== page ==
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April 9, 2021

Government reaches agreement with representatives of labor and business sectors on outsourcing services in Mexico

If approved by Congress, the agreement will very likely have an important economic impact on Mexican structures that contemplate outsourcing services. Taxpayers should analyze how this Bill and the terms of the agreement would affect their operations in Mexico.

On April 5, 2021, Mexico's government and representatives of the labor and business sectors in Mexico reached a verbal agreement on the outsourcing prohibition included in the proposed legislation introduced by Mexico's Executive branch in November of last year (the Bill). This Bill has not yet been enacted. For more information, see Tax Alerts 2020-2697 and 2020-2824.

Although the labor and business sector representatives filed several petitions on the Bill's potential effects on the distribution of profits, the essence of the November Bill remains. If the Bill is enacted, outsourcing services would be prohibited. Individuals and entities could only hire entities to provide services of a specialized nature or to perform specialized work to the extent the services or work (1) are not part of the business purpose or the "main" economic activity of the beneficiary, and (2) comply with certain requirements.

As part of the agreement, an amendment to the Bill would add the word "main" to a provision that could allow groups of companies to contract shared services. The agreement also:

  • Does not allow individuals and legal entities to provide their employees for the benefit of another
  • Allows for regulation of the outsourcing of specialized services for activities other than the business purpose and main economic activity of the contracting party
  • Requires companies that conduct specialized services to register with labor authorities and the public registry of subcontracting companies performing specialized services
  • Establishes joint and several liability for the contracting company and service company for labor and tax-related liabilities resulting from non-compliance
  • Grants a three-month transition period for subcontracted employees to become part of the actual employer's payroll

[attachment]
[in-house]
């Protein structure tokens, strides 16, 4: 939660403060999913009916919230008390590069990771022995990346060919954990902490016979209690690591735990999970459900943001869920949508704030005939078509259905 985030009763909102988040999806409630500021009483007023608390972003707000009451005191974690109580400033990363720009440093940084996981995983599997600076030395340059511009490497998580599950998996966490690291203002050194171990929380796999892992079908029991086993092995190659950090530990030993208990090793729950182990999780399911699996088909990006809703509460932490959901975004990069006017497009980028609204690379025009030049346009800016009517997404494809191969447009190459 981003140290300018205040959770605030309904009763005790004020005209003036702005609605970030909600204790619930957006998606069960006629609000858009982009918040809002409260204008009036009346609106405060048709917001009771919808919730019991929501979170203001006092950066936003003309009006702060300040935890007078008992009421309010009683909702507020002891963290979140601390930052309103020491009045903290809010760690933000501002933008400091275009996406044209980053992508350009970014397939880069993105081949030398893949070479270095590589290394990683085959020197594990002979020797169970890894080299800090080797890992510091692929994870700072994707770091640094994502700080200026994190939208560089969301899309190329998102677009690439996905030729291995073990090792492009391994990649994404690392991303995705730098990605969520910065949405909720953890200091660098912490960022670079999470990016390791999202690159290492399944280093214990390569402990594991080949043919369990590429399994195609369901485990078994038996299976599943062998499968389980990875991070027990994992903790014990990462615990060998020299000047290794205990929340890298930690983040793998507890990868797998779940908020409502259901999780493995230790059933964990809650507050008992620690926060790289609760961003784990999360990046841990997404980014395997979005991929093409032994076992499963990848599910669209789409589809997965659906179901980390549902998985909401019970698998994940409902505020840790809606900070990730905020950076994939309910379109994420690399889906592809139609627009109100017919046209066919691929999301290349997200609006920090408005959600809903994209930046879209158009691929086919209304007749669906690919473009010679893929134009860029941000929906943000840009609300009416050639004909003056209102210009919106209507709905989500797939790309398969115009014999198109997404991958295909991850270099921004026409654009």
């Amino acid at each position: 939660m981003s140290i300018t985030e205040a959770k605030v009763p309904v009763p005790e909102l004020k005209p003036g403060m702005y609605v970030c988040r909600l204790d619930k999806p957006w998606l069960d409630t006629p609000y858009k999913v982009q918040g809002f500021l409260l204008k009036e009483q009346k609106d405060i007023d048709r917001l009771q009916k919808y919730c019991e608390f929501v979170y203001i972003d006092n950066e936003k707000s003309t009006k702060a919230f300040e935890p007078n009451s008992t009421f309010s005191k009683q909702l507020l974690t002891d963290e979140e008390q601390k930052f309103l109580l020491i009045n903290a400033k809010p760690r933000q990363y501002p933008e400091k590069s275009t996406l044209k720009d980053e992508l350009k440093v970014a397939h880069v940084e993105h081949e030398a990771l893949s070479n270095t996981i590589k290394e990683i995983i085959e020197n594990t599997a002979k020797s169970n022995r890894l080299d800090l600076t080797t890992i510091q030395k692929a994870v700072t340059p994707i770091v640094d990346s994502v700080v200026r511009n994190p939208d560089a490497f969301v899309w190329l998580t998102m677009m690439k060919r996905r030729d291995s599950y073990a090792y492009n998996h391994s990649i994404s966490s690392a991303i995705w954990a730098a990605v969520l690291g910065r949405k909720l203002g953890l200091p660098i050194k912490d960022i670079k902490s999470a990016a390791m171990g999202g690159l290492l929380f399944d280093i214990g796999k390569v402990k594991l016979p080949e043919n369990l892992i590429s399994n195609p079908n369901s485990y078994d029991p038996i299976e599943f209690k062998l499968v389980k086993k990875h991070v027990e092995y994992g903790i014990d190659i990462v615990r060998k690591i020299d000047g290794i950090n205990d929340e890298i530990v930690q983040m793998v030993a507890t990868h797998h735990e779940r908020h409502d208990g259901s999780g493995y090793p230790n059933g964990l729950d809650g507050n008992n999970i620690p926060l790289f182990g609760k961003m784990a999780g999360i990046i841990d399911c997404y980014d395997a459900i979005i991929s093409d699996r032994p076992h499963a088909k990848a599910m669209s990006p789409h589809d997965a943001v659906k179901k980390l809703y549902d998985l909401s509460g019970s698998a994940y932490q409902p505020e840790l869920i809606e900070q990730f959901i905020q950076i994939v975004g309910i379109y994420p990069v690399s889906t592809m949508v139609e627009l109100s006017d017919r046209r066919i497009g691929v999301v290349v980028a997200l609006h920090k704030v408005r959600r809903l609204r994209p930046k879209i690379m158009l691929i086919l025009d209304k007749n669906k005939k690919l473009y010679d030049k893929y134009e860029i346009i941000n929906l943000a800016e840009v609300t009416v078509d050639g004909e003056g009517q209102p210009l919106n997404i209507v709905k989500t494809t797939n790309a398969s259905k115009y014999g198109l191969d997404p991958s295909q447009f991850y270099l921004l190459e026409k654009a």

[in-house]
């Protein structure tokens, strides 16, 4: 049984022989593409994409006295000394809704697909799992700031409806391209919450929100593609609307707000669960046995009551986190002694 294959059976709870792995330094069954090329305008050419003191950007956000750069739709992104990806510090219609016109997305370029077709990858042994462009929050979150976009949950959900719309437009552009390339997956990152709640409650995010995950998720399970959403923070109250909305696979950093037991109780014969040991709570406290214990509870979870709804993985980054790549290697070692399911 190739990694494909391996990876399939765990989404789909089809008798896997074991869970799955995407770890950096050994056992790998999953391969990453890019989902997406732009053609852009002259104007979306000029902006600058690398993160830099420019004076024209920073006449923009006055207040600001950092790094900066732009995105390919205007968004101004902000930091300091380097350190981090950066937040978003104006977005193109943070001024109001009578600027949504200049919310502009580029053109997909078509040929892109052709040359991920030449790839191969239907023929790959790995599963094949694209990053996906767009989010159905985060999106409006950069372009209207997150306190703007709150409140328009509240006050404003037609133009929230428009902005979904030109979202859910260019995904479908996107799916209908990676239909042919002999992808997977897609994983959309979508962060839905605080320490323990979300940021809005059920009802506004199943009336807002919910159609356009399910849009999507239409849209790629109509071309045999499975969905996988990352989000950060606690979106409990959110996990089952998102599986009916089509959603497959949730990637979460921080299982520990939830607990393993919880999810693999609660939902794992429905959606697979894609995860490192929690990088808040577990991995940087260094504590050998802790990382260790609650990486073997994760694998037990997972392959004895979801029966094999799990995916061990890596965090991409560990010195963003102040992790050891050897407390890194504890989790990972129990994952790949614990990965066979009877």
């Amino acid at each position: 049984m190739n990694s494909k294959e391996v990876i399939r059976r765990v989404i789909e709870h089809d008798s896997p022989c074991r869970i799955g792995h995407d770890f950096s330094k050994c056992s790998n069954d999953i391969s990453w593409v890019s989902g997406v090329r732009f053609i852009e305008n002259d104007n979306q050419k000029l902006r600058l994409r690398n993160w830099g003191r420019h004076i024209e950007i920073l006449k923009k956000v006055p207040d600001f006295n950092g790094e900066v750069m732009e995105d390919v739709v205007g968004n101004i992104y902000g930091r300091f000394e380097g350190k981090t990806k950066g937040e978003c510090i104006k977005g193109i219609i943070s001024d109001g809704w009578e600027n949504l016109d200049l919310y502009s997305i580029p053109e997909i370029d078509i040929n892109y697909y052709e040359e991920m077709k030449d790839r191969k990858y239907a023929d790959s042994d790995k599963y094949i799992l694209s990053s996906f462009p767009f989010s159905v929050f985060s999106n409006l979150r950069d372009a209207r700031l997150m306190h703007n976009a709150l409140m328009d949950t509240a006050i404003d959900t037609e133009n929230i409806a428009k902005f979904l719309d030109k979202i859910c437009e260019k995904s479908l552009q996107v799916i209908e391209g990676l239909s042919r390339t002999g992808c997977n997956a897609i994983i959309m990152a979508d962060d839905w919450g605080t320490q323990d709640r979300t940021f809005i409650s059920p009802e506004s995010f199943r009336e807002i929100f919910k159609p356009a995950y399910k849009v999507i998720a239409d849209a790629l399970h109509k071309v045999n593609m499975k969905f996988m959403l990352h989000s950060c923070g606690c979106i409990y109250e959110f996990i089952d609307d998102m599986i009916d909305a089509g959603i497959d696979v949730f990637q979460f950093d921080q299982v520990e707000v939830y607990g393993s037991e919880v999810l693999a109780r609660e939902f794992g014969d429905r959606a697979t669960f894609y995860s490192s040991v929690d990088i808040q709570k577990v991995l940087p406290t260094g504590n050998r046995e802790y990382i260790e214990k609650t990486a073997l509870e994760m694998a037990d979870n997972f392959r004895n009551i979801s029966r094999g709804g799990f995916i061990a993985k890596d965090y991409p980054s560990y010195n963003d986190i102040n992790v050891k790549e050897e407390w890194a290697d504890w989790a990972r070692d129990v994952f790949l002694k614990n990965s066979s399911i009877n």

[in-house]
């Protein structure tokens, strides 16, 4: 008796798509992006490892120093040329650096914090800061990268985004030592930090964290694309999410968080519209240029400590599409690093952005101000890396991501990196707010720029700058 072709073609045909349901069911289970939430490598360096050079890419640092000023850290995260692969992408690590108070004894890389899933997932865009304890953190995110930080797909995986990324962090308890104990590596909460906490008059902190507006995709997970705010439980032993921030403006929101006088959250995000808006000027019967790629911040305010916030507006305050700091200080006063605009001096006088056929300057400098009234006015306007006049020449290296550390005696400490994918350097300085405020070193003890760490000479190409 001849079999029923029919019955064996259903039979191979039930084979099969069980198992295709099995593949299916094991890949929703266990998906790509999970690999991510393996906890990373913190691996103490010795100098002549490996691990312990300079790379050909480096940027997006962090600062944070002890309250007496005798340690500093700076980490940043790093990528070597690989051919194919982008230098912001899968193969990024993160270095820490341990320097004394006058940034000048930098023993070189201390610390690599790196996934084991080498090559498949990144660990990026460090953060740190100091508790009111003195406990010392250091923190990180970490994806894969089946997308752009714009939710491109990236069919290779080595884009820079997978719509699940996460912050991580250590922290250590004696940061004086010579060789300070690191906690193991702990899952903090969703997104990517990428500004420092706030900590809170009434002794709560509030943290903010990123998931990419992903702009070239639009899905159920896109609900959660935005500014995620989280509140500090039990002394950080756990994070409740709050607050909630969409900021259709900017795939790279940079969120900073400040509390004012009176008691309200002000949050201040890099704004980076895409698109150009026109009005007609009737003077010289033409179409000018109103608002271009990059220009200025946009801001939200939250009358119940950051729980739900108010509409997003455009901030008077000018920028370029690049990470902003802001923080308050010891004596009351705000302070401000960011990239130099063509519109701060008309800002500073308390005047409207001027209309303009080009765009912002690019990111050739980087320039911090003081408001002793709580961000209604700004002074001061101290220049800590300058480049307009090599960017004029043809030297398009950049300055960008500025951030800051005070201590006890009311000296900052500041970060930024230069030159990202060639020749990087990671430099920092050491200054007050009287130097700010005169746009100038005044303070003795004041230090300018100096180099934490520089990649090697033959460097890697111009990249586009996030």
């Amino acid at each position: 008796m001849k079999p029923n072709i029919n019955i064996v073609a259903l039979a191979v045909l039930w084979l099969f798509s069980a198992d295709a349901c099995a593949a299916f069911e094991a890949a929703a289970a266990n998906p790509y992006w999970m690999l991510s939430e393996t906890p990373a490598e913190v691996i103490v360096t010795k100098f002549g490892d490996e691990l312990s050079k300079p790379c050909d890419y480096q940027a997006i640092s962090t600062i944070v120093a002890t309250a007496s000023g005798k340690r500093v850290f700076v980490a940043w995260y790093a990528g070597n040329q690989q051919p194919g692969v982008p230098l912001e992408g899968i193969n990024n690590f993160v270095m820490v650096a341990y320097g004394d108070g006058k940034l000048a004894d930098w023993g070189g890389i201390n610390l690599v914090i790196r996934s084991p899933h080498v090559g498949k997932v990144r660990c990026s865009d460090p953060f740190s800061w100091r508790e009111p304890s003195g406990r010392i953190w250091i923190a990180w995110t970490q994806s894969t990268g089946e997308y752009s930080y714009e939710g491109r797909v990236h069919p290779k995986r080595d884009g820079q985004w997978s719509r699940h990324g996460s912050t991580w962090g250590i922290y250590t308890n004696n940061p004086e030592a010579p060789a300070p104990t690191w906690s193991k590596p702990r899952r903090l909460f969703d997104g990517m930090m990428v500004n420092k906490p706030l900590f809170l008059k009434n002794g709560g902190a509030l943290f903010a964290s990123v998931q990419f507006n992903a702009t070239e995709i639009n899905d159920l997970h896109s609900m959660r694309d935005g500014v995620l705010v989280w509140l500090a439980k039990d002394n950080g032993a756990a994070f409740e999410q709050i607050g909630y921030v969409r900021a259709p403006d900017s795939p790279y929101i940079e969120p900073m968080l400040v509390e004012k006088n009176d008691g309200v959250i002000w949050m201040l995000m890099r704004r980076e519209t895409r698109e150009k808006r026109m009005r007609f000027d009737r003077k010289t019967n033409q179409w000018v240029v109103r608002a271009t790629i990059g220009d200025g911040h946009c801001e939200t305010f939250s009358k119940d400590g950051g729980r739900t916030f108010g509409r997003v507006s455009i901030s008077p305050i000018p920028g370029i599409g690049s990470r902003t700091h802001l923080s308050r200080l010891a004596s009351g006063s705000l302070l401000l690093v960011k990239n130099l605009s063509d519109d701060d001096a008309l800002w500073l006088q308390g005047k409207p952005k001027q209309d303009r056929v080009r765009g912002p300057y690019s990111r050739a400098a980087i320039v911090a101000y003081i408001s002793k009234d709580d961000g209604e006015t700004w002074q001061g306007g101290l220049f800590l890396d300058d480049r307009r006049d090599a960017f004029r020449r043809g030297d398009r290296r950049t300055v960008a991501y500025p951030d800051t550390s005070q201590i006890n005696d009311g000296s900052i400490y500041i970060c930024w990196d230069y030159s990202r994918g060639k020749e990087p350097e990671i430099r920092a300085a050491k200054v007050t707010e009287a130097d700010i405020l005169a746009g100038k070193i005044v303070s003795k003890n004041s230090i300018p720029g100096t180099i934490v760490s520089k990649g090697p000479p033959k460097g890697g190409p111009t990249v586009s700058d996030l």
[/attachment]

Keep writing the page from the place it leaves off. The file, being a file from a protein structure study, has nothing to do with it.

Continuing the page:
• Establishes a profit-sharing cap that aims to avoid possible distortions in capital-intensive (or highly profitable) companies but also maintains profit-sharing levels for existing employees

Legislators will consider these items when amending the Bill. Regarding the three-month transition period to transfer employees to the actual employer's payroll, it is unclear whether this transition period will apply to labor and tax regulations, so this would have to be reviewed once Congress amends the Bill. Congress is expected to approve the Bill during April 2021.

Given the Bill's potential economic impact on service company structures, taxpayers should carefully analyze how the Bill would affect their operations in Mexico and consider whether restructuring would be required to comply with the Bill.


Contact Information
For additional information concerning this Alert, please contact:
EY México
   • Oscar Ortiz (
   • Jaqueline Álvarez (
   • Juan Carlos Curiel (
   • Mario Ríos (
   • Alejandro Caro (
   • Juan Pablo Lemmen-Meyer (
   • Yeshua Gómez (
Ernst & Young LLP (United States), Latin American Business Center, New York
   • Ana Mingramm (
   • Enrique Perez Grovas (
   • Jose Manuel Ramirez (
Ernst & Young LLP (United States), Latin American Business Center, Miami
   • Terri Grosselin (
Ernst & Young LLP (United States), Latin American Business Center, Chicago
   • Alejandra Sanchez (
Ernst & Young, LLP (United States), Latin America Business Center, San Diego
   • Ernesto Ocampo (